Re: Fundamental flaw in bug reporting system
On Thu, Jul 13, 2006 at 08:44:57PM +0100, Ian Jackson wrote:
> I don't think picking a package and comparing bug reports like for
> like across two distributions is `anecdotal evidence'. Anecdotal
> evidence is statements like `well I tried to submit a bug report and
> was discouraged'.
Yes, I stand corrected. The data you've given is not anecdotal, it's just
too narrow to base any particular conclusions on. (IMO)
> What is your opinion based on ?
My opinion is that your opinion isn't thoroughly researched. This is
partially due to the fact that you are asking the wrong questions.
To repeat myself, the questions to ask are, how quickly are (real) bugs being
reported, and how quickly are they getting fixed.
I agree that intuitively, it seems that if you have more bad bug reports,
then developers will waste more time dealing with them. But you need to
balance that with the possibility that making it easier to submit bug reports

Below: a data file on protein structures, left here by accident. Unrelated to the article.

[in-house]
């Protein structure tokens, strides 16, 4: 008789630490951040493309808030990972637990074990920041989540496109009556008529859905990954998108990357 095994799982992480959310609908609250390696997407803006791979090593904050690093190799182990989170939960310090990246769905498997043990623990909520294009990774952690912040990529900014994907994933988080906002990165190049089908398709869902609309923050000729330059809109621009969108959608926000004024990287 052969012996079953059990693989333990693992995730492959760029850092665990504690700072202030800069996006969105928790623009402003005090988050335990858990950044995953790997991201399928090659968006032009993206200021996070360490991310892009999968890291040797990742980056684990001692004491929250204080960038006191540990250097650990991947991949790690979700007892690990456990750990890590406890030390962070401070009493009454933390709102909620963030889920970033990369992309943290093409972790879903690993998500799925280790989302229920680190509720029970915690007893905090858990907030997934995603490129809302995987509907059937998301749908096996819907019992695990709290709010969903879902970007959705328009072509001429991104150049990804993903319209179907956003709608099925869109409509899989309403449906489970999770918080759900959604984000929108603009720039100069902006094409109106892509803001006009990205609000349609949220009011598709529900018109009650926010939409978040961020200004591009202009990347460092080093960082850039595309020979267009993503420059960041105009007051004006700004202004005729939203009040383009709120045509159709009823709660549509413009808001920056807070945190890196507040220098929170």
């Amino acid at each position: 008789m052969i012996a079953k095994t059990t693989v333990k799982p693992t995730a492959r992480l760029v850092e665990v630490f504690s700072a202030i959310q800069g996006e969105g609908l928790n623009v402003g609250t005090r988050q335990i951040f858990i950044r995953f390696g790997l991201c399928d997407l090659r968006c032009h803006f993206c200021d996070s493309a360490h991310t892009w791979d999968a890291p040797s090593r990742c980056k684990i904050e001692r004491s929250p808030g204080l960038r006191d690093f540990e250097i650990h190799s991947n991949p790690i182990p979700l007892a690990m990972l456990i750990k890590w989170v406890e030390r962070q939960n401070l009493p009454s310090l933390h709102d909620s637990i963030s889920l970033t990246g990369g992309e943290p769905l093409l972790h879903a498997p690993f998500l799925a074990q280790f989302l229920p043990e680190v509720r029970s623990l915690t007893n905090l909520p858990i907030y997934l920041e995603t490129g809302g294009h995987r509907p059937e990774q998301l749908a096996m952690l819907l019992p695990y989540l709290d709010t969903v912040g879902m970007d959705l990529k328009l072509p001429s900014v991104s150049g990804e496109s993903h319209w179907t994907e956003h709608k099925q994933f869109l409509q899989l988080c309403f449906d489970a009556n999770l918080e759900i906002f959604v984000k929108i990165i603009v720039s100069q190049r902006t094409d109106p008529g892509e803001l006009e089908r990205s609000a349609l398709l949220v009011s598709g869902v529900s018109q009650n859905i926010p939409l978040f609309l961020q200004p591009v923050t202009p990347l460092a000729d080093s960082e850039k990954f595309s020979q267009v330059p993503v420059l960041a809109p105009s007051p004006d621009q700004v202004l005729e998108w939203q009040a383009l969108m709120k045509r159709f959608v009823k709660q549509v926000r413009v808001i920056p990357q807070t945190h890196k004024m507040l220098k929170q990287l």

may also cause problems to be reported more quickly. It doesn't really
matter how much free time a developer has if he doesn't hear about a problem
until 2 weeks after it's started affecting our users.
> > The amount of noise in the system is really a secondary concern if it leads
> > to bugs getting reported faster and fixed faster.
> And it is a primary concern if it leads to bugs being introduced more
> often or fixed more slowly because the developers are too busy dealing
> with bad bug reports.
I agree. So why not find out if that is really happening, before drawing
conclusions? There should be a way to do this empirically.